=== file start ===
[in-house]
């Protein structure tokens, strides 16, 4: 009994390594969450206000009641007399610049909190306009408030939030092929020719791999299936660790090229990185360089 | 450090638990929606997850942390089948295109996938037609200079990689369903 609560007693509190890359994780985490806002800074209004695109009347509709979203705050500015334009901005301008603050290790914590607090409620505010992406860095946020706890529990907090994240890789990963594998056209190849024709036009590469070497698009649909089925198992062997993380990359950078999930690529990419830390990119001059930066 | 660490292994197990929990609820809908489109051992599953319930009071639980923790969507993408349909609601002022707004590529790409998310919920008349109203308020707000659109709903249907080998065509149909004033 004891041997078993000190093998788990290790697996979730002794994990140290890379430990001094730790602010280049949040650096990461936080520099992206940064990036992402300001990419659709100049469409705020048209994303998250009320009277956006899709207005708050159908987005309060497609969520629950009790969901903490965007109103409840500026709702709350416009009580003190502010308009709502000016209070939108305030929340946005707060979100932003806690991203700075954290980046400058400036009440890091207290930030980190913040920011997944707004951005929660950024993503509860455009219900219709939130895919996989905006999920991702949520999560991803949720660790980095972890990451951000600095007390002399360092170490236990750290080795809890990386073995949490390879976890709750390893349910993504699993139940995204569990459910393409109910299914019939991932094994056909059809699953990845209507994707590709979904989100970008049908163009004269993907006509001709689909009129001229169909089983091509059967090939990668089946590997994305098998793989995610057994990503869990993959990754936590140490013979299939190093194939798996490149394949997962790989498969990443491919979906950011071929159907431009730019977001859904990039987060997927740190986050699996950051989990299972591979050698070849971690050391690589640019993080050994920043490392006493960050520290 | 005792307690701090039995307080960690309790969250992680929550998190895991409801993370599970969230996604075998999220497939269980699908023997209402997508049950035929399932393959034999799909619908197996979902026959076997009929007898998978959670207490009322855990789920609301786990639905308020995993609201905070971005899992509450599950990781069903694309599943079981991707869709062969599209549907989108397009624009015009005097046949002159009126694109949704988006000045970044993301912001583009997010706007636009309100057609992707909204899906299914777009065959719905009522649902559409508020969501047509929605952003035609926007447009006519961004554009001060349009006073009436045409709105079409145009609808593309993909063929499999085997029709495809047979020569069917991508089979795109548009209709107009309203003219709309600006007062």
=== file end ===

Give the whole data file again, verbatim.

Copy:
[in-house]
């Protein structure tokens, strides 16, 4: 009994390594969450206000009641007399610049909190306009408030939030092929020719791999299936660790090229990185360089 | 450090638990929606997850942390089948295109996938037609200079990689369903 609560007693509190890359994780985490806002800074209004695109009347509709979203705050500015334009901005301008603050290790914590607090409620505010992406860095946020706890529990907090994240890789990963594998056209190849024709036009590469070497698009649909089925198992062997993380990359950078999930690529990419830390990119001059930066 | 660490292994197990929990609820809908489109051992599953319930009071639980923790969507993408349909609601002022707004590529790409998310919920008349109203308020707000659109709903249907080998065509149909004033 004891041997078993000190093998788990290790697996979730002794994990140290890379430990001094730790602010280049949040650096990461936080520099992206940064990036992402300001990419659709100049469409705020048209994303998250009320009277956006899709207005708050159908987005309060497609969520629950009790969901903490965007109103409840500026709702709350416009009580003190502010308009709502000016209070939108305030929340946005707060979100932003806690991203700075954290980046400058400036009440890091207290930030980190913040920011997944707004951005929660950024993503509860455009219900219709939130895919996989905006999920991702949520999560991803949720660790980095972890990451951000600095007390002399360092170490236990750290080795809890990386073995949490390879976890709750390893349910993504699993139940995204569990459910393409109910299914019939991932094994056909059809699953990845209507994707590709979904989100970008049908163009004269993907006509001709689909009129001229169909089983091509059967090939990668089946590997994305098998793989995610057994990503869990993959990754936590140490013979299939190093194939798996490149394949997962790989498969990443491919979906950011071929159907431009730019977001859904990039987060997927740190986050699996950051989990299972591979050698070849971690050391690589640019993080050994920043490392006493960050520290 | 005792307690701090039995307080960690309790969250992680929550998190895991409801993370599970969230996604075998999220497939269980699908023997209402997508049950035929399932393959034999799909619908197996979902026959076997009929007898998978959670207490009322855990789920609301786990639905308020995993609201905070971005899992509450599950990781069903694309599943079981991707869709062969599209549907989108397009624009015009005097046949002159009126694109949704988006000045970044993301912001583009997010706007636009309100057609992707909204899906299914777009065959719905009522649902559409508020969501047509929605952003035609926007447009006519961004554009001060349009006073009436045409709105079409145009609808593309993909063929499999085997029709495809047979020569069917991508089979795109548009209709107009309203003219709309600006007062």